This article in the [special edition of Cambridge Journal of Economics] on Samuelson’s Whig History Project argues that his influential 1987 call for a ‘Whig History of Economic Science’ rests on a Whig Historiography of the natural sciences. This contrasts with how science actually works: Samuelson neglects the critical role of controversy in the development of knowledge, leading to the misleading idea that scientists pursue discovery at the expense of reflection on the foundation and history of their subject. The consequence is institutional delegitimation: the exclusion of legitimate contrary hypotheses when economists test their theories, invalidating the test.
Samuelson further confuses the history of ideas with the history of texts. This expands the scope of institutional delegitimation to a systematic misrepresentation of the actual ideas at stake in the economic controversies, erecting a permanent obstacle to the discovery of truth.
I illustrate this with Samuelson’s exclusion from consideration of two ‘non‐ignorable’ contributions to Macroeconomic Theory: Schumpeter’s ‘Business Cycles’, which he failed to recognize as a theory of endogenous capitalist self‐restoration, and the concept of endogenous decline, excluded by his Whig re‐ interpretation of Marx’s theory of value.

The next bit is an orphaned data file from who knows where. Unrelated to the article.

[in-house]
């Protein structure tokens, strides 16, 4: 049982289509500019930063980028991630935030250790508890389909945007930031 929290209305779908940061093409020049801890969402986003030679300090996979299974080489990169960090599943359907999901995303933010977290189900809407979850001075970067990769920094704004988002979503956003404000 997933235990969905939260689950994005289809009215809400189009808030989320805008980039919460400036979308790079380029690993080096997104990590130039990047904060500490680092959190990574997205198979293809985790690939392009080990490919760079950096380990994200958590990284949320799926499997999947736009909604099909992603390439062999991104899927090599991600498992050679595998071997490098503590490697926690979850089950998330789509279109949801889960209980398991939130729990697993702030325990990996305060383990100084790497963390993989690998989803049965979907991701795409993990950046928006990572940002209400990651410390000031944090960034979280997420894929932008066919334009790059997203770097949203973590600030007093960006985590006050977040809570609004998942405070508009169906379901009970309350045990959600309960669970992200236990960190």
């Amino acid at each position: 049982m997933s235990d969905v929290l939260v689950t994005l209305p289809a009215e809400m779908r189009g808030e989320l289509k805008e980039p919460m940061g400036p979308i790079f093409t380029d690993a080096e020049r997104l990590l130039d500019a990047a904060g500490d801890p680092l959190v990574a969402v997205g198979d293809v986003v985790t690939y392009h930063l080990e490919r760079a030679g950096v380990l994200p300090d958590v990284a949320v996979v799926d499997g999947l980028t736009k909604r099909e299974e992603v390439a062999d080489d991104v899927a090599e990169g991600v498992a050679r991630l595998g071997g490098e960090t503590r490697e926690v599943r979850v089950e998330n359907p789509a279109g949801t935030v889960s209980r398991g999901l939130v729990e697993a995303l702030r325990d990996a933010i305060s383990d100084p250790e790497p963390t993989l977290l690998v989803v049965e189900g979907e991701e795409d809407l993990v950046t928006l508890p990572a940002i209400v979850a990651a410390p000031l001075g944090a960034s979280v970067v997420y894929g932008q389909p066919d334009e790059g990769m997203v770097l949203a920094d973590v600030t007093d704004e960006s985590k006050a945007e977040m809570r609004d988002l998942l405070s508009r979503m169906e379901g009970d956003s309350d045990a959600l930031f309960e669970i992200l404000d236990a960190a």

Schumpeter and Marx offered opposed, but legitimate, alternatives to the postwar macroeconomic consensus of which Samuelson was a major architect. In particular, both recognised that deep and prolonged crises were a natural product of capitalism, not an inexplicable exception. To respond to the 2008 downturn, economics needs a to re‐open a wide discussion without excluding, a priori, any of these opposed theoretical explanations, instead seeking to understand clearly what each of them actually says, and testing them against the empirical evidence of history.